Cyclic expression of endothelin-converting enzyme-1 mediates the functional regulation of seminiferous tubule contraction

Antonella Tripiciano, Carmelina Peluso, Anna Rita Morena, Fioretta Palombi, Mario Stefanini, Elio Ziparo, Masashi Yanagisawa, Antonio Filippini

Research output: Contribution to journalArticlepeer-review

31 Scopus citations

Abstract

The potent smooth muscle agonist endothelin-1 (ET-1) is involved in the local control of seminiferous tubule contractility, which results in the forward propulsion of tubular fluid and spermatozoa, through its action on peritubular myoid cells. ET-1, known to be produced in the seminiferous epithelium by Sertoli cells, is derived from the inactive intermediate big endothelin-1 (big ET-1) through a specific cleavage operated by the endothelin-converting enzyme (ECE), a membrane-bound metalloprotease with ectoenzymatic activity. The data presented suggest that the timing of seminiferous tubule contractility is controlled locally by the cyclic interplay between different cell types. We have studied the expression of ECE by Sertoli cells and used myoid cell cultures and seminiferous tubule explants to monitor the biological activity of the enzymatic reaction product. Northern blot analysis showed that ECE-1 (and not ECE-2) is specifically expressed in Sertoli cells; competitive enzyme immunoassay of ET production showed that Sertoli cell monolayers are capable of cleaving big ET-1, an activity inhibited by the ECE inhibitor phosphoramidon. Microfluorimetric analysis of intracellular calcium mobilization in single cells showed that myoid cells do not respond to big endothelin, nor to Sertoli cell plain medium, but to the medium conditioned by Sertoli cells in the presence of big ET-1, resulting in cell contraction and desensitization to further ET-1 stimulation; in situ hybridization analysis shows regional differences in ECE expression, suggesting that pulsatile production of endothelin by Sertoli cells (at specific 'stages' of the seminiferous epithelium) may regulate the cyclicity of tubular contraction; when viewed in a scanning electron microscope, segments of seminiferous tubules containing the specific stages characterized by high expression of ECE were observed to contract in response to big ET-1, whereas stages with low ECE expression remained virtually unaffected. These data indicate that endothelin-mediated spatiotemporal control of rhythmic tubular contractility might be operated by Sertoli cells through the cyclic expression of ECE-1, which is, in turn, dependent upon the timing of spermatogenesis.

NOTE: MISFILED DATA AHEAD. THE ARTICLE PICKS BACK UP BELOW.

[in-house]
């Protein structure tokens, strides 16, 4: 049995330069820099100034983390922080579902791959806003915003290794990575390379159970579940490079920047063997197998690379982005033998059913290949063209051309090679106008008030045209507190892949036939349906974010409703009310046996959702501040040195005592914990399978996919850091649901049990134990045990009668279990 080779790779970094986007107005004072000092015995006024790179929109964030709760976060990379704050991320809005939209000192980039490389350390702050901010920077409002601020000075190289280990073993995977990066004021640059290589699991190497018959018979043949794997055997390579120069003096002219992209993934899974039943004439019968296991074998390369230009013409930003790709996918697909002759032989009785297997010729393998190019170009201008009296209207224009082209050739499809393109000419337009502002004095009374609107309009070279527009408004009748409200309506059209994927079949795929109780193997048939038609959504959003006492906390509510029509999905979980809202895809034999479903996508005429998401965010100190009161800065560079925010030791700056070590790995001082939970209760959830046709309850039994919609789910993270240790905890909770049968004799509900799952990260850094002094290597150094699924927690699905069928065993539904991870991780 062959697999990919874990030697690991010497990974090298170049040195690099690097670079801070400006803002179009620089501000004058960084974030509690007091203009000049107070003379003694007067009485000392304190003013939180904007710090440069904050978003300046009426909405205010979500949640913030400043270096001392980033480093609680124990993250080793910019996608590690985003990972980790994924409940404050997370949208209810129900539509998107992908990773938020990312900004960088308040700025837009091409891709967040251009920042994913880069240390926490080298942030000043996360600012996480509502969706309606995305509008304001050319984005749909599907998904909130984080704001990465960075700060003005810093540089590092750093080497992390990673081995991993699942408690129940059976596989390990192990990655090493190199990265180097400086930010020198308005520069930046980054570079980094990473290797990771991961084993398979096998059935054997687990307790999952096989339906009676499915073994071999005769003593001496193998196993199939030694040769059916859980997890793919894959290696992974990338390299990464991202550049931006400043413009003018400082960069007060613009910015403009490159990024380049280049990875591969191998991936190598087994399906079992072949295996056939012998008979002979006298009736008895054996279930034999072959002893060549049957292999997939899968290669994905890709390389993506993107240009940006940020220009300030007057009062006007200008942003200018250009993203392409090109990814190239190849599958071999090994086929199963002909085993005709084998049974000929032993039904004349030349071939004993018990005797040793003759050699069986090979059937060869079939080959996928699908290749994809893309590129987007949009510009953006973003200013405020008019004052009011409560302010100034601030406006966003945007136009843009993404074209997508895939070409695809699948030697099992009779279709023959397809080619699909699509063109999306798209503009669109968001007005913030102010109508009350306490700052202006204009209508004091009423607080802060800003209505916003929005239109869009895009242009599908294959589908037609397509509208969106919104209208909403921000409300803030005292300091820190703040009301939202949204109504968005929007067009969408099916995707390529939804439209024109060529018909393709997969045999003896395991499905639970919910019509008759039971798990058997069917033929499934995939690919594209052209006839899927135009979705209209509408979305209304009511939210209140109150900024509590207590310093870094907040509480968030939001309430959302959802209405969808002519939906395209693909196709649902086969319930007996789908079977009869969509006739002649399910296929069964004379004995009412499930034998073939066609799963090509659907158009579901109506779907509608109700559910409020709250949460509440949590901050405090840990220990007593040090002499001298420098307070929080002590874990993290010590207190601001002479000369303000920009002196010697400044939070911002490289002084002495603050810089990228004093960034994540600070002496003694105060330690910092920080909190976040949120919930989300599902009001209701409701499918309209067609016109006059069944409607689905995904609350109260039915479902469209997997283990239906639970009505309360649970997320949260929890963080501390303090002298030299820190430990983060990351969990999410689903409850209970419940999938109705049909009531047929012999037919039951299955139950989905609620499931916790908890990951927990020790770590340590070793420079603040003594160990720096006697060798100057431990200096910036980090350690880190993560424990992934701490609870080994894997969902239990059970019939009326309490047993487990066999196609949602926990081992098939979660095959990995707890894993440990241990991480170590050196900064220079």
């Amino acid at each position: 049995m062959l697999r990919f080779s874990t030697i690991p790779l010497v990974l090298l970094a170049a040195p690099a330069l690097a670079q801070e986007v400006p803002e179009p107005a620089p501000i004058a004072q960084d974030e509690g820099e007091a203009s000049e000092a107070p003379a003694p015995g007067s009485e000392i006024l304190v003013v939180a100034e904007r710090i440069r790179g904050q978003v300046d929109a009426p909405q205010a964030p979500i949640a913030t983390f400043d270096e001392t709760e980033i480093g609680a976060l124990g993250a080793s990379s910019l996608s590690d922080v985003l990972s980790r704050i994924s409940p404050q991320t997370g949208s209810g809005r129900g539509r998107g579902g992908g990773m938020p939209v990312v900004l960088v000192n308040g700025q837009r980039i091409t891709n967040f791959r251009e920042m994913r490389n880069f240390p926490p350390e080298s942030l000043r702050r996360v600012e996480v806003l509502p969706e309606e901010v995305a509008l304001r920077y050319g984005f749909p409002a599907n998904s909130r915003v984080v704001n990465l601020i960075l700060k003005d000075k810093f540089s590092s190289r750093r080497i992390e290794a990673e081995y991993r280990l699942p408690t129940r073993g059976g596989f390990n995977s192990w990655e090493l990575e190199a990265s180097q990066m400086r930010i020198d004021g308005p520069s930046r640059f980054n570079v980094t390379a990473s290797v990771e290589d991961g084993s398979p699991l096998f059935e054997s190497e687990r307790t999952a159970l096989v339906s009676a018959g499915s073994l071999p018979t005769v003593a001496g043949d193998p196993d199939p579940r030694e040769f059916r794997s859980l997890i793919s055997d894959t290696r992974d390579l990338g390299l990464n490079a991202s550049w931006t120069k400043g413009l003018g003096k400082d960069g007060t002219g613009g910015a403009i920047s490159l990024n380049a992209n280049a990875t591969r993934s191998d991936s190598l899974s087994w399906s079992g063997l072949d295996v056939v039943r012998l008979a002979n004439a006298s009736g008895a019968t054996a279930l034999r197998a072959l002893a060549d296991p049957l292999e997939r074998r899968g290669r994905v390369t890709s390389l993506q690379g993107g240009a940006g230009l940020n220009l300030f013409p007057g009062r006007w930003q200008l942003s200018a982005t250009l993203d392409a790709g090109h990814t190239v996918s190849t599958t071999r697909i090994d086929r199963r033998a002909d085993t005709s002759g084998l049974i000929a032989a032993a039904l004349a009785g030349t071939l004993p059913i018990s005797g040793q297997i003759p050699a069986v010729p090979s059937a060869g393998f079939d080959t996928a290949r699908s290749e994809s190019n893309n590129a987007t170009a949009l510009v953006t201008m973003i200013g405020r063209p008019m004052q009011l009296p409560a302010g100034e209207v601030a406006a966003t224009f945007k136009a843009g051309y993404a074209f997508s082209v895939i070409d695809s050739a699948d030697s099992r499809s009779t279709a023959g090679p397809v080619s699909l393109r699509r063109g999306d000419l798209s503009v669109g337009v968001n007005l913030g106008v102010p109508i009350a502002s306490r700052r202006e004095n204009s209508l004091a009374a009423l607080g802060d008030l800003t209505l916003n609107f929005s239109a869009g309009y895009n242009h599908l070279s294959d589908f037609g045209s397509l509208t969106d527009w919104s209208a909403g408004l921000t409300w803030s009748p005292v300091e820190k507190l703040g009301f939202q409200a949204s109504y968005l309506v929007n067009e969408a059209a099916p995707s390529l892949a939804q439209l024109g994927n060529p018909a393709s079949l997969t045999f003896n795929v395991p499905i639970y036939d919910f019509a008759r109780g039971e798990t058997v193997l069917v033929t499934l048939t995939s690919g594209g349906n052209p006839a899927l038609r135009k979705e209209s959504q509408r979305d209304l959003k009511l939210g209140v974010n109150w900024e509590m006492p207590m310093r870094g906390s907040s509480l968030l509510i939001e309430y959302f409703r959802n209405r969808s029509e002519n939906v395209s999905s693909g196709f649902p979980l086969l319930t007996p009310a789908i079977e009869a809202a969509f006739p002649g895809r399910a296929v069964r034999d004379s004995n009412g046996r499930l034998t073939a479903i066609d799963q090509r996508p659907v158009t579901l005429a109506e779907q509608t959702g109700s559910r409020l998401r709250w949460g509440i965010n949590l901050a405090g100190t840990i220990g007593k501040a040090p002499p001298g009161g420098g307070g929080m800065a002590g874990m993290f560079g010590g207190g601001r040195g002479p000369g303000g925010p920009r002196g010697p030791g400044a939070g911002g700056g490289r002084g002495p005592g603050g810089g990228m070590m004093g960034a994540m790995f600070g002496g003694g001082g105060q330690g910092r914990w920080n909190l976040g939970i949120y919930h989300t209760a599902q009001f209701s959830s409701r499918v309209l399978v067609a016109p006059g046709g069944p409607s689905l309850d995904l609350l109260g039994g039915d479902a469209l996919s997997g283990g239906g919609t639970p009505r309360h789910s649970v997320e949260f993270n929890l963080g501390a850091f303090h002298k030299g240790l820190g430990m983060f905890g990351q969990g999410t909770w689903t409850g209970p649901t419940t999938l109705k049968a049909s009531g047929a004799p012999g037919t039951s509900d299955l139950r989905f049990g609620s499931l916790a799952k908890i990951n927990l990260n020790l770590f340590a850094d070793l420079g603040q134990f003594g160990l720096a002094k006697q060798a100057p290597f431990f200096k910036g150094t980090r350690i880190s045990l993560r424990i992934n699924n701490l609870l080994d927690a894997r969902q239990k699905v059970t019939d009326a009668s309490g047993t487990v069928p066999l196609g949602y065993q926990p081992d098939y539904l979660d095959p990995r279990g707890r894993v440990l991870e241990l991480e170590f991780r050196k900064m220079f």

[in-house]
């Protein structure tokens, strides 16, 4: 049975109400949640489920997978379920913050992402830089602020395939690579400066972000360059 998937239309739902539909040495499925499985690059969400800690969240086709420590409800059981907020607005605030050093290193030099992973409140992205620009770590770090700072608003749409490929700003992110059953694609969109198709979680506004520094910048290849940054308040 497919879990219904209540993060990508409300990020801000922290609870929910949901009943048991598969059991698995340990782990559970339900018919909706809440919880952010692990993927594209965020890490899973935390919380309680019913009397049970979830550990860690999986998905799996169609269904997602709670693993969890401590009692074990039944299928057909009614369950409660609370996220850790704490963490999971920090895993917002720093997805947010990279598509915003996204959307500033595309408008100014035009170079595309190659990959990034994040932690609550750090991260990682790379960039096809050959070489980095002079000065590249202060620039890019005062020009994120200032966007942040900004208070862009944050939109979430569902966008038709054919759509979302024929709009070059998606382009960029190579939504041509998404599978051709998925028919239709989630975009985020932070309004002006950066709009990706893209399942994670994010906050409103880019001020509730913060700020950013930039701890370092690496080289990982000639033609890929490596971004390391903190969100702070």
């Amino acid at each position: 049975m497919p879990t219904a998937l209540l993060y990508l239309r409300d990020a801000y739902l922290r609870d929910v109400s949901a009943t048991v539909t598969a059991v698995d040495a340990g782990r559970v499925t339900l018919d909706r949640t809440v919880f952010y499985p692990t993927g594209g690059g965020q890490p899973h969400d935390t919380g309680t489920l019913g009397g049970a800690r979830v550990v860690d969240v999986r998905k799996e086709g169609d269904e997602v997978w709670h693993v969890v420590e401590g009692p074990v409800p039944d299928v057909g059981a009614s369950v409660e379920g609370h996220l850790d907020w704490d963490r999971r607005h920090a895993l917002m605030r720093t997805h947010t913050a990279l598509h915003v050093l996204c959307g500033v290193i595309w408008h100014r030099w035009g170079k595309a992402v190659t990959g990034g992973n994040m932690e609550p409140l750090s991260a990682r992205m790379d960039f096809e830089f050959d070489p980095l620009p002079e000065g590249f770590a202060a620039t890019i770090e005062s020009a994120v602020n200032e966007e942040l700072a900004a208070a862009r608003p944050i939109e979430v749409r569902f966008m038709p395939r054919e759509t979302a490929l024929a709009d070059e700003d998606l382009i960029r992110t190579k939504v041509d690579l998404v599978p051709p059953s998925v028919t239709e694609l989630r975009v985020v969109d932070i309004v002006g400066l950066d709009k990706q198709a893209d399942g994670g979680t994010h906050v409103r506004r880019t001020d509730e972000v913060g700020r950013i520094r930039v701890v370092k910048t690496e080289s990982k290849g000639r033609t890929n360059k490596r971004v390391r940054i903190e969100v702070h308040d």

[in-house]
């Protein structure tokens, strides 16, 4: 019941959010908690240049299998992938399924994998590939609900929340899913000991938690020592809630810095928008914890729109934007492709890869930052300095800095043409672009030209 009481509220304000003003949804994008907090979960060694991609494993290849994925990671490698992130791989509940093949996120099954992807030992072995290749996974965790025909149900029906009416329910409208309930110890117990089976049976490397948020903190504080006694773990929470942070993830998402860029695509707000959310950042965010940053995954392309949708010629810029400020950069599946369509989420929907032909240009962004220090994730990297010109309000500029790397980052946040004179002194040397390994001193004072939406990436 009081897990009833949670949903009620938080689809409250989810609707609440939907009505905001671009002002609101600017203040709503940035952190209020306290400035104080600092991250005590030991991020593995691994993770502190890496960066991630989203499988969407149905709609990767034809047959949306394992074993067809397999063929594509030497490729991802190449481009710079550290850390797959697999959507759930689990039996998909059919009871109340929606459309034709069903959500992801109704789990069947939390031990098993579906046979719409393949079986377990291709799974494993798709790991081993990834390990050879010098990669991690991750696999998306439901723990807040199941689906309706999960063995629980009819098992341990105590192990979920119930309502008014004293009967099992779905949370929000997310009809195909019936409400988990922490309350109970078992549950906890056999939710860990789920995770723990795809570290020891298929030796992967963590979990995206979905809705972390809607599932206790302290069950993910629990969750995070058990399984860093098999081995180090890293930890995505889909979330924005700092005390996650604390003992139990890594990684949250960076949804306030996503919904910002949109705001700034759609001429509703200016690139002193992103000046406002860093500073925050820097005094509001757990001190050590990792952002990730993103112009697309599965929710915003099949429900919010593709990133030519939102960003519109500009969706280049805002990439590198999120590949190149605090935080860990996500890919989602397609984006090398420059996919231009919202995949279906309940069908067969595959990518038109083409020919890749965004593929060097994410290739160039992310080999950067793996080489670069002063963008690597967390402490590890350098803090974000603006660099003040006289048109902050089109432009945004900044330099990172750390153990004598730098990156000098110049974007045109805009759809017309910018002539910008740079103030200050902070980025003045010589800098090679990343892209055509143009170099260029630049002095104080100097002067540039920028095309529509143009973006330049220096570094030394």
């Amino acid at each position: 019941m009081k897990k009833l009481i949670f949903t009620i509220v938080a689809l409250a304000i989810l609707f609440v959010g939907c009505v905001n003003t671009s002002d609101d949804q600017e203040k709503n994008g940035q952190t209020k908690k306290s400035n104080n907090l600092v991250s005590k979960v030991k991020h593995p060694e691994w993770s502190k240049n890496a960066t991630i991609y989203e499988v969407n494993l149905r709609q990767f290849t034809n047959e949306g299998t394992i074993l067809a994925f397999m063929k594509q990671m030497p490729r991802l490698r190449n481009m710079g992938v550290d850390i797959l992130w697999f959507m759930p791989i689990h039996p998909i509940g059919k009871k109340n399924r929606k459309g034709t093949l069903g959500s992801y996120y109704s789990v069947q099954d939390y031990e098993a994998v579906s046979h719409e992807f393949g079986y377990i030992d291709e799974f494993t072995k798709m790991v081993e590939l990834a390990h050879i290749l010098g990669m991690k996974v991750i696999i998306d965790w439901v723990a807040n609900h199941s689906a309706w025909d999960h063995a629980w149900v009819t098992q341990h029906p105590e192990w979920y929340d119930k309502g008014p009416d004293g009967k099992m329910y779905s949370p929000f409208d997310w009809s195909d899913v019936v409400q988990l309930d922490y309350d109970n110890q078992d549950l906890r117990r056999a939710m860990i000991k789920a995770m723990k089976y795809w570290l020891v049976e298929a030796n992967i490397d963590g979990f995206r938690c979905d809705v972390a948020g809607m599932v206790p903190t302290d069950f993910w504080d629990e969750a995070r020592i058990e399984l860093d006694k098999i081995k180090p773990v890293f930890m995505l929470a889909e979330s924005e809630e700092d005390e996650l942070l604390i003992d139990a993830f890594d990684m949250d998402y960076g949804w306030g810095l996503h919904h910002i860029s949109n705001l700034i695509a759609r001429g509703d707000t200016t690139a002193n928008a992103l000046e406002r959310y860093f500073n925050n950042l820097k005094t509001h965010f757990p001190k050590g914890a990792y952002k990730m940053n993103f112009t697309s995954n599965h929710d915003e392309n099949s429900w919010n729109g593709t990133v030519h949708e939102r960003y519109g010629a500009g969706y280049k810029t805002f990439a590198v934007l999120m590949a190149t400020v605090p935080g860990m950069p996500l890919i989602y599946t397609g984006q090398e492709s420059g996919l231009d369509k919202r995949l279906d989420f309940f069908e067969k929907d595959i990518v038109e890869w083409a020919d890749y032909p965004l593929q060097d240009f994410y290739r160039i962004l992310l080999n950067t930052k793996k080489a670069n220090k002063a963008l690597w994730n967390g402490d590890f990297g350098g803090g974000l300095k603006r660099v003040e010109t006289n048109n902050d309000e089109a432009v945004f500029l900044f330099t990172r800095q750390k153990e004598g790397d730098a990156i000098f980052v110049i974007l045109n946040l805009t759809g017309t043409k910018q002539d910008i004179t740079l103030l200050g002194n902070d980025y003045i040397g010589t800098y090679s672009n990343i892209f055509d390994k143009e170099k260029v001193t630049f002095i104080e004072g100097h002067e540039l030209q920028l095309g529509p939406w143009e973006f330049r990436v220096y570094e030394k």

Original languageEnglish (US)
Pages (from-to)1027-1038
Number of pages12
JournalJournal of Cell Biology
Volume145
Issue number5
DOIs
StatePublished - May 31 1999

Keywords

  • Endothelin
  • Endothelin-converting enzyme
  • Peritubular myoid cells
  • Seminiferous epithelium
  • Spermatogenesis

ASJC Scopus subject areas

  • Cell Biology

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